components/Case.jsx

The simplest of the components, Case.jsx outputs some properties of the case with some simple HTML structure.

Compiling the Code

We’re going to start with using NodeJS to install both development tools and runtime components that we need.  It is important to note that we’re using NodeJS as a development tool, but it isn’t being used after the code is deployed to CRM.  We’ll start by creating a package.json file in the same folder that holds our index.html file.

package.json

After installing NodeJS, you can open a command prompt and run “npm install” from the folder with package.json in it.  This will download the packages specified in package.json to a local node_modules folder.  At a high level, here are what the various packages do:

  • webpack, babel-*, imports-loader, and exports-loader: our “compiler” that will process the various project files and produce the app.js file.
  • webpack-merge and webpack-validator: used to help manipulate and validate the webpack.config.js (we will discuss this file next).
  • webpack-dev-server: a lightweight HTTP server that can detect changes to the source files and compile on the fly.  Very useful during development.
  • react and react-dom: The packages for React.
  • babel-polyfill and whatwg-fetch: They are bringing older browsers up to speed.  In our case we are using them for the Fetch API (no relation to Fetch XML) and the Promise object.

The scripts defined in the package.json are runnable by typing npm run build or npm run start from the command prompt.  The prior will run and produce our app.js file and the latter will start up the previously mentioned webpack-dev-server.  Prior to running either of them though, we need to finish configuring webpack. This requires one last config file to be placed in the same folder as package.json. It is named webpack.config.js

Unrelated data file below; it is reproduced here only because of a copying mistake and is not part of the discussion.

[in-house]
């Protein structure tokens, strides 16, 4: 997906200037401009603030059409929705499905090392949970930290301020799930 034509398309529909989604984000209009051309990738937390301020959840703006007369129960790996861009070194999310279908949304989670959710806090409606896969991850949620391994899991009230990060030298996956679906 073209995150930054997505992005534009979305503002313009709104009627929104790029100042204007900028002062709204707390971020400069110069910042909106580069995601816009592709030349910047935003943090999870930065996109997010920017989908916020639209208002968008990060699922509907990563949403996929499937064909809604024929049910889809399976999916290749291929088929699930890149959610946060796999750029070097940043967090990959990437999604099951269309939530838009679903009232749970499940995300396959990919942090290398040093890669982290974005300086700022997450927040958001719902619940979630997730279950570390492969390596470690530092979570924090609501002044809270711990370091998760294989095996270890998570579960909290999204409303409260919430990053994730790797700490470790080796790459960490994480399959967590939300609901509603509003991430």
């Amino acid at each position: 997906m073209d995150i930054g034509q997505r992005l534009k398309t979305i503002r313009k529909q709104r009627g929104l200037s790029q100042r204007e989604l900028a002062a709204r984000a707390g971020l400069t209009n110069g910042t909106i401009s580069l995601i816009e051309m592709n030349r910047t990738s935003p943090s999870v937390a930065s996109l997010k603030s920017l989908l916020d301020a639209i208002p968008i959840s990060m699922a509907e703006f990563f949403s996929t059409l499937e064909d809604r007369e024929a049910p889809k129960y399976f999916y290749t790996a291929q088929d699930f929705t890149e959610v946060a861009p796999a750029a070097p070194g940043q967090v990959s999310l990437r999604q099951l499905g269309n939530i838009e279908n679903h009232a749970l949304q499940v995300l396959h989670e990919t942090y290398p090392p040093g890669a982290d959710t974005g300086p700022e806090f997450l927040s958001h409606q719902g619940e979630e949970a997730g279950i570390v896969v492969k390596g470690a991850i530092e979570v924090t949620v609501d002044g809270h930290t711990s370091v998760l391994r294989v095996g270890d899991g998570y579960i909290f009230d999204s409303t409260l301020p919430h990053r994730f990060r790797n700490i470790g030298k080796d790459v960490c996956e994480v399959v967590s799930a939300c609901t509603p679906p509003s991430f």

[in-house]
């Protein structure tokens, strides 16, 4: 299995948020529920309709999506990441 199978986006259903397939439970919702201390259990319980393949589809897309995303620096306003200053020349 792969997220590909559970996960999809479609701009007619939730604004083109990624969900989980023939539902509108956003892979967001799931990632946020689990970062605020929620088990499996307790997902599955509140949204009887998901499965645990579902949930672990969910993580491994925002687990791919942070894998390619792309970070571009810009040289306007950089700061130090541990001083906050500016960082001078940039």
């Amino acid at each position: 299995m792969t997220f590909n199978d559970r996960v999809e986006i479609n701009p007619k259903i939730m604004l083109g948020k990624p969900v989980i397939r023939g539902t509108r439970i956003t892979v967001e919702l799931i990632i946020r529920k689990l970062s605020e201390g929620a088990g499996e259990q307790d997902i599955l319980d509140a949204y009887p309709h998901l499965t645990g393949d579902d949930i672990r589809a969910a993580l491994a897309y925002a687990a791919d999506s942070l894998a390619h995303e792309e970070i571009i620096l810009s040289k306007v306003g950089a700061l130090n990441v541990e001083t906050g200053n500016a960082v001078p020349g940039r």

webpack.config.js

As the file name implies, webpack.config.js is the configuration file for webpack.  Ultimately it should export a configuration object which can define multiple entries.  In our case we have a single entry that monitors app.jsx (and its dependent files) and outputs app.js.  We use the webpack.ProvidePlugin plugin to inject whatwg-fetch for browsers that lack their own fetch implementation.  We also define that webpack should use the babel-loader for any .jsx or .js files it encounters and needs to load.  The webpack-merge module allows us to conditionally modify the configuration.  In our case we are setting the NODE_ENV environment variable to “production” for a full build and turning on JavaScript minification.  Finally we use the webpack-validator to make sure that the resulting configuration is a valid.

Deploying and Continuing Development

At this point all of the files should be set up.  To deploy the code, you would run npm run build and then deploy index.html, app.js, and styles.css as web resources to CRM.